Challenges of implementing the three lines of defence model in financial services

The 3LoD model has gained popularity within the industry as a structured approach to manage risk but implementing the model can be a challenge. Our experts dive into these challenges in this new article.

In our new article series, Understanding Three Lines of Defence in Financial Services, we explore the three lines of defence (3LoD) model and how financial institutions can implement it effectively to manage risk and strengthen their resilience.

The first article of our series, The Fundamentals, explores what 3LoD is and why it’s important to consider implementing the model. The following article provides an overview of the challenges of implementing 3LoD.

Challenges of implementing 3LoD

Within the financial services sector, effective risk management is critical in safeguarding the financial system's safety and stability, while protecting the interests of customers. The 3LoD model has gained popularity within the industry as a structured approach to manage risk across an organisation, by dividing responsibilities among the three lines of defence.

However, organisations may face a number of challenges when implementing the model, including:

  • Communication and coordination: Implementing the 3LoD model demands that each line of defence must have a clear understanding of its roles and responsibilities. Reliable communication channels is essential to ensure effective collaboration and coordination across the three lines.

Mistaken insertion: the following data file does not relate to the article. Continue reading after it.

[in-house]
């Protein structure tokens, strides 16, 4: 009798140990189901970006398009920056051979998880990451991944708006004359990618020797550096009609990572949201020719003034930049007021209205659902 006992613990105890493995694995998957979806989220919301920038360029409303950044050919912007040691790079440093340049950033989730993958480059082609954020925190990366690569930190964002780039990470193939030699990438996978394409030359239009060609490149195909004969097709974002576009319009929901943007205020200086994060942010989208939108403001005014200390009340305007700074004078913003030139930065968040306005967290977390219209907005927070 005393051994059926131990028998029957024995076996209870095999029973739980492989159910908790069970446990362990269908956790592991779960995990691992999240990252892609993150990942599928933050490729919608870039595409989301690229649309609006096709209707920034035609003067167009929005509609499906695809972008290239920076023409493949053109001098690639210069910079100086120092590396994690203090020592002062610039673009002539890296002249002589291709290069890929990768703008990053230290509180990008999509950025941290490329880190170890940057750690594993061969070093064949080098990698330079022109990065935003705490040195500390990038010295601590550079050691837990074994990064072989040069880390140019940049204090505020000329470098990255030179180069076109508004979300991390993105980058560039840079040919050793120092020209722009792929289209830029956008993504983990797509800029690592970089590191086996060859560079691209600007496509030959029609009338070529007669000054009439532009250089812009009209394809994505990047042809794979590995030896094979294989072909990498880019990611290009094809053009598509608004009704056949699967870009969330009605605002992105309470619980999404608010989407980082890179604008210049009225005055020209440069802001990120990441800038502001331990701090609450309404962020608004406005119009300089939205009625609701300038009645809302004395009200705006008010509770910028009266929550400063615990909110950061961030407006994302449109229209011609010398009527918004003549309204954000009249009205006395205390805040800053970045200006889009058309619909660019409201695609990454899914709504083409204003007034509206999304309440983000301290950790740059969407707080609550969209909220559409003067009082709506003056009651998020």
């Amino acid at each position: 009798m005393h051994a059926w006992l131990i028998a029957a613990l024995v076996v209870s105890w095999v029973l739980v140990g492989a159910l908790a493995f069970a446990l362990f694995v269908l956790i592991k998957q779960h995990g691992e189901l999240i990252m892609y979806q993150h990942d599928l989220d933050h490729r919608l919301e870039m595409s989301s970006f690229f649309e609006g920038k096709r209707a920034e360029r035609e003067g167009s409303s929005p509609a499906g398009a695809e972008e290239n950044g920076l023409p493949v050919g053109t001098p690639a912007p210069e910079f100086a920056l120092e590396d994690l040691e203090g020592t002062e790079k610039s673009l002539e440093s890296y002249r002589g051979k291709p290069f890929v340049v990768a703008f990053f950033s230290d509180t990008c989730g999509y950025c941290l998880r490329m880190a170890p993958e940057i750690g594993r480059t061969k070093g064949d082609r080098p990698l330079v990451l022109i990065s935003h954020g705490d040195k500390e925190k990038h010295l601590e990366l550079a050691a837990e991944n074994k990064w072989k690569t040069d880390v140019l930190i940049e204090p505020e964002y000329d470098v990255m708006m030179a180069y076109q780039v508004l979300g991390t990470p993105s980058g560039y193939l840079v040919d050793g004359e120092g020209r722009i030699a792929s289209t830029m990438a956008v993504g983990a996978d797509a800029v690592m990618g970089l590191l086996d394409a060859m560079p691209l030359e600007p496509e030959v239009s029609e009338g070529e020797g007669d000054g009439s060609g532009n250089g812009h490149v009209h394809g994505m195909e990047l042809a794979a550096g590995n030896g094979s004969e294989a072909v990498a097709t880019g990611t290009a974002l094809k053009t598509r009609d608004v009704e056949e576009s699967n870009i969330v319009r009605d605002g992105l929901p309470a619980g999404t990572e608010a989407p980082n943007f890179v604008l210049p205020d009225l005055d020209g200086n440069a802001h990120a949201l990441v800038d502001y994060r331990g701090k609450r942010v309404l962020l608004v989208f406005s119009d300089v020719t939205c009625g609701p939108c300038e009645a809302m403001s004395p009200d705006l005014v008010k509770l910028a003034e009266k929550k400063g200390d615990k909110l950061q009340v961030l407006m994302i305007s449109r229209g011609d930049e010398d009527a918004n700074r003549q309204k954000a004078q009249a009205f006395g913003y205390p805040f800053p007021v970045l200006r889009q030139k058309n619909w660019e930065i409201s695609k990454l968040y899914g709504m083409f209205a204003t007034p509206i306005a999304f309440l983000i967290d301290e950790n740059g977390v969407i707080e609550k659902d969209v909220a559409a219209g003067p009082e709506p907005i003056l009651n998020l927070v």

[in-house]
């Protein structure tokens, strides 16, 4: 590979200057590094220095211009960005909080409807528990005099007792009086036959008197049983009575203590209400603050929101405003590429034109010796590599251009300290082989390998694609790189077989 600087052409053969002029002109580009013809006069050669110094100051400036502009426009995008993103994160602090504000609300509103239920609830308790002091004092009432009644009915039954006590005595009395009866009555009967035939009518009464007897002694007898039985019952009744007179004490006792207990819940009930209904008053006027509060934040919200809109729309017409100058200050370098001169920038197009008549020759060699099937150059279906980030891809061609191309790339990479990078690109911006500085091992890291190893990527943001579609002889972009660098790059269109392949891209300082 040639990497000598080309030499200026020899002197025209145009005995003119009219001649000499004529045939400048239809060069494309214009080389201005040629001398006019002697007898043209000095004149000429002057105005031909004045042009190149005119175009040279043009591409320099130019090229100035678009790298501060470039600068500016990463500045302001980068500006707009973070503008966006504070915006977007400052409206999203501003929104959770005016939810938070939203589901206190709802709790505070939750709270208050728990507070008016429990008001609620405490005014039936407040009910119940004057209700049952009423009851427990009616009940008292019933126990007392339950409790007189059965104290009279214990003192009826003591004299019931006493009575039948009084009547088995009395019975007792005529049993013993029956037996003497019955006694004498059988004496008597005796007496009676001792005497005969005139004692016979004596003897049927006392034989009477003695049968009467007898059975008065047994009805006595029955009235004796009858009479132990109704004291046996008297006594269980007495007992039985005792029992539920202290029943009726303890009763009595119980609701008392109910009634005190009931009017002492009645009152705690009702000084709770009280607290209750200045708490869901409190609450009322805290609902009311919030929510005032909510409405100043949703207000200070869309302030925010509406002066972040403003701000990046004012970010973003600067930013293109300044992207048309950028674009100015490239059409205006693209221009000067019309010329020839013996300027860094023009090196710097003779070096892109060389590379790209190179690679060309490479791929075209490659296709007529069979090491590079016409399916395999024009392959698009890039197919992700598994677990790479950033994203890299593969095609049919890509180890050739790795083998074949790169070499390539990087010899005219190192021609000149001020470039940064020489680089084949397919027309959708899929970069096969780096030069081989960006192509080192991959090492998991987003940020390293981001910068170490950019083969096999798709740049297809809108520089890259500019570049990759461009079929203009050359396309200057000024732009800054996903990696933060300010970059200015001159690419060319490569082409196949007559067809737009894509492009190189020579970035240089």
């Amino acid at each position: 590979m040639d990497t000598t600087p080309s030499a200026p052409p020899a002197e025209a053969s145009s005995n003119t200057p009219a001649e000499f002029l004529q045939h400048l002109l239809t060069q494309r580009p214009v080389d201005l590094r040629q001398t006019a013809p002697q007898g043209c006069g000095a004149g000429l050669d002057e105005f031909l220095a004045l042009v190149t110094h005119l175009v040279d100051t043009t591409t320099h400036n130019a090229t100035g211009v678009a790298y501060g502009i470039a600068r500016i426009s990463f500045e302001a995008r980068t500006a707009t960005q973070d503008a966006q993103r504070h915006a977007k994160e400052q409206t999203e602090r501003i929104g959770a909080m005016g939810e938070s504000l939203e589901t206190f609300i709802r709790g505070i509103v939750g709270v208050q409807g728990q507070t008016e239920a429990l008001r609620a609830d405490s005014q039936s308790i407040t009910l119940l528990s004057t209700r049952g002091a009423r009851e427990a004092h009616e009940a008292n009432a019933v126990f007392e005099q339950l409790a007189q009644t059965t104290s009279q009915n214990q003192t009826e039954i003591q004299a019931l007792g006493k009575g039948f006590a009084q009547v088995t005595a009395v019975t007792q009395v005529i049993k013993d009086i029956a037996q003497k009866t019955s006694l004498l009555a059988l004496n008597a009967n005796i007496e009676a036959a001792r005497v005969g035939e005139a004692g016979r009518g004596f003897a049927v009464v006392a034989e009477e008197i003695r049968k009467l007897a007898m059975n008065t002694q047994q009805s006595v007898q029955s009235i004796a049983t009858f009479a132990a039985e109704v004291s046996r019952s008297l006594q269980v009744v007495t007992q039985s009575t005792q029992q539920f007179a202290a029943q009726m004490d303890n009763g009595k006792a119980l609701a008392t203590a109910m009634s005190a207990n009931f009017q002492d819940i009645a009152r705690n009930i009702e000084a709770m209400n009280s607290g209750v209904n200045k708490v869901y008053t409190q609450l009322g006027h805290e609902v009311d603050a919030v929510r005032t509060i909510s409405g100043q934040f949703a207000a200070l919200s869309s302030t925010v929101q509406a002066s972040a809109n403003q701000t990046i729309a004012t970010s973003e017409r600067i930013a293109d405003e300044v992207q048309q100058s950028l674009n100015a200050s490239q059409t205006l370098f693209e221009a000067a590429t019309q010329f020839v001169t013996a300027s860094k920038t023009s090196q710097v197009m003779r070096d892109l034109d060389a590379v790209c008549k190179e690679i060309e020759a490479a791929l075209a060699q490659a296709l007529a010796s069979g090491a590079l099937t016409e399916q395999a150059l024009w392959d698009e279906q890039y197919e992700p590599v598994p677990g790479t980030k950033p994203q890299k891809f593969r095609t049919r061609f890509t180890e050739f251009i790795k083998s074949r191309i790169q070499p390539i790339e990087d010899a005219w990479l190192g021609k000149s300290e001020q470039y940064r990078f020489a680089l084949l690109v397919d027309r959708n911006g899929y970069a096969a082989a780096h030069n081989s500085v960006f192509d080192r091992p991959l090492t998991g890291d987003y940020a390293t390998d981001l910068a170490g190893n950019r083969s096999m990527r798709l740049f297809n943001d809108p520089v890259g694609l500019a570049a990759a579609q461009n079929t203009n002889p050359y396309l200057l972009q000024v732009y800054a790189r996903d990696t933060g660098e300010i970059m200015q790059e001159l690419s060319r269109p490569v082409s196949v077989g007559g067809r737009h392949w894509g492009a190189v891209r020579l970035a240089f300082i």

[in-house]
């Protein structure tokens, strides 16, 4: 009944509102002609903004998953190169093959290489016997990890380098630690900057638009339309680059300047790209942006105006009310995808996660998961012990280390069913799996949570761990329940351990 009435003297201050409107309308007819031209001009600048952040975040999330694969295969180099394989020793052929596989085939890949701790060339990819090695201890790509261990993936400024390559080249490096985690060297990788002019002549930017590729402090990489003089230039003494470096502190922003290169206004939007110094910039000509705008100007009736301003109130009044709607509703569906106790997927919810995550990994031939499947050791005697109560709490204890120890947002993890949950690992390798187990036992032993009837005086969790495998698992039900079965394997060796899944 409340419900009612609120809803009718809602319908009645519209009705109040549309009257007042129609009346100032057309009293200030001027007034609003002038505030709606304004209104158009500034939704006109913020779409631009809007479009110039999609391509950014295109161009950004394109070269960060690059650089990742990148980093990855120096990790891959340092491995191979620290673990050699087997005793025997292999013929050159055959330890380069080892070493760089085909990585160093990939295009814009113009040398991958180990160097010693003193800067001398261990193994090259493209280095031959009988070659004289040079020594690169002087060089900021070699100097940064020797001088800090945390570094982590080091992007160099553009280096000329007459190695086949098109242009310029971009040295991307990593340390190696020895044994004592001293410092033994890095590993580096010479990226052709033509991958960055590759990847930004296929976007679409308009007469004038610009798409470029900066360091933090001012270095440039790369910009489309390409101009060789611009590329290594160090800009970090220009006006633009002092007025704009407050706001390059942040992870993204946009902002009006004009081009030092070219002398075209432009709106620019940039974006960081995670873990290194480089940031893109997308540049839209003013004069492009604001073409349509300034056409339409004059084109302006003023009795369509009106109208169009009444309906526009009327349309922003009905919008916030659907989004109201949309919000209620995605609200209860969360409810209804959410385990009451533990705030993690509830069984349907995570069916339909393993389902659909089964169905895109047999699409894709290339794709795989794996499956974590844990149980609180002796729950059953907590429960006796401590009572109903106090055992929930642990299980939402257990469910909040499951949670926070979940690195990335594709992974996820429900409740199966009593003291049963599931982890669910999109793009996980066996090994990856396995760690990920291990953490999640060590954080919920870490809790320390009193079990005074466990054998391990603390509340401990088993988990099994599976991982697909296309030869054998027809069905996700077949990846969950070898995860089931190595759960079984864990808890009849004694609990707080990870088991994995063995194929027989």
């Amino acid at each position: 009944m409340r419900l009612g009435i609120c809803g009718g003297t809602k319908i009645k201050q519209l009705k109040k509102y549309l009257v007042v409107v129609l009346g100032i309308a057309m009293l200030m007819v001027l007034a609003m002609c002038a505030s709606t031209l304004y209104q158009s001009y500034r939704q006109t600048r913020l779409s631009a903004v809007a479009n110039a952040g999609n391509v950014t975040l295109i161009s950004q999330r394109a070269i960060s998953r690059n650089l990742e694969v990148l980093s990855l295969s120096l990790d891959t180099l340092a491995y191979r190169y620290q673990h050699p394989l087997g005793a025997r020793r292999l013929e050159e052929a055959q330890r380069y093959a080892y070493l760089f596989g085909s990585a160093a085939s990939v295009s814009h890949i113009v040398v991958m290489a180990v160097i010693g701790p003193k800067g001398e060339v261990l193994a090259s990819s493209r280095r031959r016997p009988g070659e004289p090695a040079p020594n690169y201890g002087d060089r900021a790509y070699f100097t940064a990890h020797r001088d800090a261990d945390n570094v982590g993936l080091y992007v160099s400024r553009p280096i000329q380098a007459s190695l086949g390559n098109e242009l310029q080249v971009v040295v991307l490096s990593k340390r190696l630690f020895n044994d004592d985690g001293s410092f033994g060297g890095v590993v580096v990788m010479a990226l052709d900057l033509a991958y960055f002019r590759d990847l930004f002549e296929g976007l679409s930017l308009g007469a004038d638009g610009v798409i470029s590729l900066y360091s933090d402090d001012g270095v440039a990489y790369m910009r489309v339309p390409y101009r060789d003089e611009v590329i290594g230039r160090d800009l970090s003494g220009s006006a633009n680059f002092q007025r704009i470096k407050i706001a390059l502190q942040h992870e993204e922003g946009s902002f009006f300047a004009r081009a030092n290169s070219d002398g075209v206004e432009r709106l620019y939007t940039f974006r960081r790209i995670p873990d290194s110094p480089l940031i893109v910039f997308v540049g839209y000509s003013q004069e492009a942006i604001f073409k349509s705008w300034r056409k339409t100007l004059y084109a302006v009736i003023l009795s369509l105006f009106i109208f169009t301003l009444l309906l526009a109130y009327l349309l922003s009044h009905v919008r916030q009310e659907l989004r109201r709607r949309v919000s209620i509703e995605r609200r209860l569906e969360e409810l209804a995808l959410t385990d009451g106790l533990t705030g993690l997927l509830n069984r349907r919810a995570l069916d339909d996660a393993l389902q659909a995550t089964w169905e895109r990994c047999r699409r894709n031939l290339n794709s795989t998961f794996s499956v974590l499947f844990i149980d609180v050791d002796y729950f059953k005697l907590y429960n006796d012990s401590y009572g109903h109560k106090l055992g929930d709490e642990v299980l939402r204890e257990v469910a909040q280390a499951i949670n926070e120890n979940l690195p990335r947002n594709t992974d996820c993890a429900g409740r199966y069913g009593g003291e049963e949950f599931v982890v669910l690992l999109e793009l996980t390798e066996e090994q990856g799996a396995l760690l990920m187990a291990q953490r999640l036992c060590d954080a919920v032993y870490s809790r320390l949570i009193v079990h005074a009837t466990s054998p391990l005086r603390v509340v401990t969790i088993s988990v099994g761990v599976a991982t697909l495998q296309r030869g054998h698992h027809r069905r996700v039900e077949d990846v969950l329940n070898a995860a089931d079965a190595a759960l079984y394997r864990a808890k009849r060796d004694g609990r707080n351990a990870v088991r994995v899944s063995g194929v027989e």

• Role ambiguity: When the roles and responsibilities of each line of defence are unclear, it can lead to confusion and inefficiencies. For example, risk takers in the first line of defence may prioritise generating revenue and profits over implementing necessary controls. To address this, there must be alignment in remuneration and commissions to ensure risk management objectives are prioritised.
  • Resource allocation: Implementing the 3LoD model requires organisations to assign resources to each line of defence. This can be difficult for smaller organisations with limited risk management resources.
  • Independence and objectivity: To provide effective oversight, the second line of defence - which includes risk management, compliance, and other control functions - must be independent of the first line. However, achieving the necessary organisational independence can be difficult. As a result of hierarchal and structural constraints in the organisation, the second line may not always have the authority to challenge the first line.
    Furthermore, the subjective risk assessment of internal audits can jeopardise their objectivity in providing independent assessments of the institution's risk management and control processes. Internal audits must maintain a high level of independence and objectivity to provide effective oversight.
  • Change management: Implementing the 3LoD model often requires significant cultural shifts within the organisation, particularly in risk management. This can be difficult, especially if the organisation has a history of reacting to risks rather than managing them proactively. Change management is a vital component of ensuring the success of the 3LoD implementation internally.
  • Compliance requirements: The 3LoD model may require compliance with specific regulations and standards, such as the Sarbanes-Oxley Act or ISO 31000. This can be challenging, particularly for organisations operating in multiple jurisdictions with varying compliance requirements.

How we can help

The 3LoD model is not just about compliance - it's also a powerful tool for enhancing business performance. By empowering the first line of defence to take ownership of risk management, fostering collaboration and communication across all lines, and leveraging data analytics to drive insights, financial institutions can achieve greater agility and resilience in a fast-changing environment.

For help in implementing the 3LoD model in your financial services business, get in touch with a member of our specialised team.